I had just arrived in a new parish when a member told me how, in a
horrific flash of fewer than two years, her husband died, her son was
incarcerated for drug possession and her daughter committed suicide. The
woman was disconsolate, drowning in grief and despairing of her empty,
painful future. That's when her pastor dared to say something so bold,
so outrageous, that she never forgot it.
"We have rejected much of our immediate [evangelical] past," says Josh Carney of his church, University Baptist Church in Waco, Texas. Looking to older traditions, "we found that some of our objections had already been
When Westminster John Knox Press launched the Interpretation commentary series in 1982 with Walter Brueggemann's provocative volume on the book of Genesis, readers encountered the strange new world of the Bible in a forgotten old form—something now frequently called theological interpretation, a way of reading the Bible that many in academic biblical scholarship at the time were ende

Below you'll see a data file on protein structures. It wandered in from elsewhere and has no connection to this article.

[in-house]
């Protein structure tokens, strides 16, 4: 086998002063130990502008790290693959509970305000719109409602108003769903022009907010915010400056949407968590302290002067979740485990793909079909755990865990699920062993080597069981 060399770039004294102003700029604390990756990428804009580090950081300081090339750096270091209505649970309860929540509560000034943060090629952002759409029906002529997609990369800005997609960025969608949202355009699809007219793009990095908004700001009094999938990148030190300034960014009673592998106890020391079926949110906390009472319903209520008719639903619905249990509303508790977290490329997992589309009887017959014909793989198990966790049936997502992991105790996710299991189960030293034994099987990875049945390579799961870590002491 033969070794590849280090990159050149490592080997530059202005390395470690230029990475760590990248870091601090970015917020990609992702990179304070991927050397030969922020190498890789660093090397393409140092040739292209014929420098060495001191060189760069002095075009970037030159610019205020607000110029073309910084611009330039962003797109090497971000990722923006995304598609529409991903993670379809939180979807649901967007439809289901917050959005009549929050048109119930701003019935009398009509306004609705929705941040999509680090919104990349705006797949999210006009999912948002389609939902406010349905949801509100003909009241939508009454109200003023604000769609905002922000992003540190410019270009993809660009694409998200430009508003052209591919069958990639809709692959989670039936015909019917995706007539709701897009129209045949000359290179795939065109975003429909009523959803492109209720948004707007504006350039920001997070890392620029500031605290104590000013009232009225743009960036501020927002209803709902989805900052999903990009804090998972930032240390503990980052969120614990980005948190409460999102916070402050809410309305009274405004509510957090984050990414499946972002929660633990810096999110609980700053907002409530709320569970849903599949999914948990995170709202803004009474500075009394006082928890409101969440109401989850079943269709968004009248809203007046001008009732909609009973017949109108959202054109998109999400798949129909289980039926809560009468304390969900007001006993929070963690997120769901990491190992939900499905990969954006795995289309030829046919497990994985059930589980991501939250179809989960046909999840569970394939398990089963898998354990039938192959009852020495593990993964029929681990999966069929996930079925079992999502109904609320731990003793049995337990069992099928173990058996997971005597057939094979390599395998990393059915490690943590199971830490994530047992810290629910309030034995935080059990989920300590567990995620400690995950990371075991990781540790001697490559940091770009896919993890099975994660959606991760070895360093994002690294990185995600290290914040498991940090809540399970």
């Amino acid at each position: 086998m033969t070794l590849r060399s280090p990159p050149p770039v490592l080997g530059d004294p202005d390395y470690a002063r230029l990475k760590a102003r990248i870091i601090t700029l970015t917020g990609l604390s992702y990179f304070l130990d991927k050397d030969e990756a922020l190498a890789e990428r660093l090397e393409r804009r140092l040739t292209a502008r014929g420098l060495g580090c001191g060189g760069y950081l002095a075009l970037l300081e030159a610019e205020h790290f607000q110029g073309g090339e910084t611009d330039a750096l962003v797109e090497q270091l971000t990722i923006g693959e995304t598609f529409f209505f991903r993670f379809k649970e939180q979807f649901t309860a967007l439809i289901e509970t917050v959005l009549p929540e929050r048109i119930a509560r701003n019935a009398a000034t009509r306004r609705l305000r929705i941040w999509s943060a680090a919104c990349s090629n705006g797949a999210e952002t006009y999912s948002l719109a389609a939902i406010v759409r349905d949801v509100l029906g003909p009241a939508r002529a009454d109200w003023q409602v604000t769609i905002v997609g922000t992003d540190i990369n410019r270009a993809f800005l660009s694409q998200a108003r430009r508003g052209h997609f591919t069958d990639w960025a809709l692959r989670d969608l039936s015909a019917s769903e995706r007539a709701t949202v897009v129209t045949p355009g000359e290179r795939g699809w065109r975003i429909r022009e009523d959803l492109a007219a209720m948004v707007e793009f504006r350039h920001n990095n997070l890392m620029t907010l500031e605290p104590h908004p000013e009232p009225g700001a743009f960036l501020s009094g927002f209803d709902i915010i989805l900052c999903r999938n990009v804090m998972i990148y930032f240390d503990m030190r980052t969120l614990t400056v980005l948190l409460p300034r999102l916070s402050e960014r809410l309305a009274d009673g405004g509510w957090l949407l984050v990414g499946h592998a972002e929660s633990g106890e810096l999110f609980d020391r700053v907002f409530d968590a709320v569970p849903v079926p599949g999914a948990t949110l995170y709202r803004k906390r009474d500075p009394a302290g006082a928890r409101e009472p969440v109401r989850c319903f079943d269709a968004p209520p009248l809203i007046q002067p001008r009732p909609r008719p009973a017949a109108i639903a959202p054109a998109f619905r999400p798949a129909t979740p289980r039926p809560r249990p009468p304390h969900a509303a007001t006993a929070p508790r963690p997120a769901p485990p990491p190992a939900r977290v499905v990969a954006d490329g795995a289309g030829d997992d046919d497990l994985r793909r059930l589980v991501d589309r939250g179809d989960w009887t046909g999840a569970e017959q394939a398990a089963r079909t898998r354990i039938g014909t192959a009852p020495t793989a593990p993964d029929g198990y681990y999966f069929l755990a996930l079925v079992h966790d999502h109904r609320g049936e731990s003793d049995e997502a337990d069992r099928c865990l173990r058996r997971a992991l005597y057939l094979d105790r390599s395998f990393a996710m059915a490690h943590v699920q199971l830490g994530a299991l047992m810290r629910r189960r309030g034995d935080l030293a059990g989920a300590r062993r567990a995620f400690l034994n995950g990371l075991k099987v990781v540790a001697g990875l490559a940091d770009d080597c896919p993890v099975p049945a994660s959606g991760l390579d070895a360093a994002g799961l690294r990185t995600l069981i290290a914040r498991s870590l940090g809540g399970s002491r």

A statistical projection is not a prediction, but if the number of Christians in Britain continues to decline at the current rate, there will be no more British Christians by 2067. Between 2001 and 2011 the church lost 5.3 million members—about 10,000 each week. The rate of decline in the Church of England is higher than that of other denominations. In one survey the numbers dropped from 40 percent of the population in 1983 to 29 percent in 2004 and just 17 percent last year. The decline in the Catholic Church is not as precipitous because of the influx of Catholic immigrants. Sometime in this century Muslims will outnumber Christians in Britain (Spectator, June 13).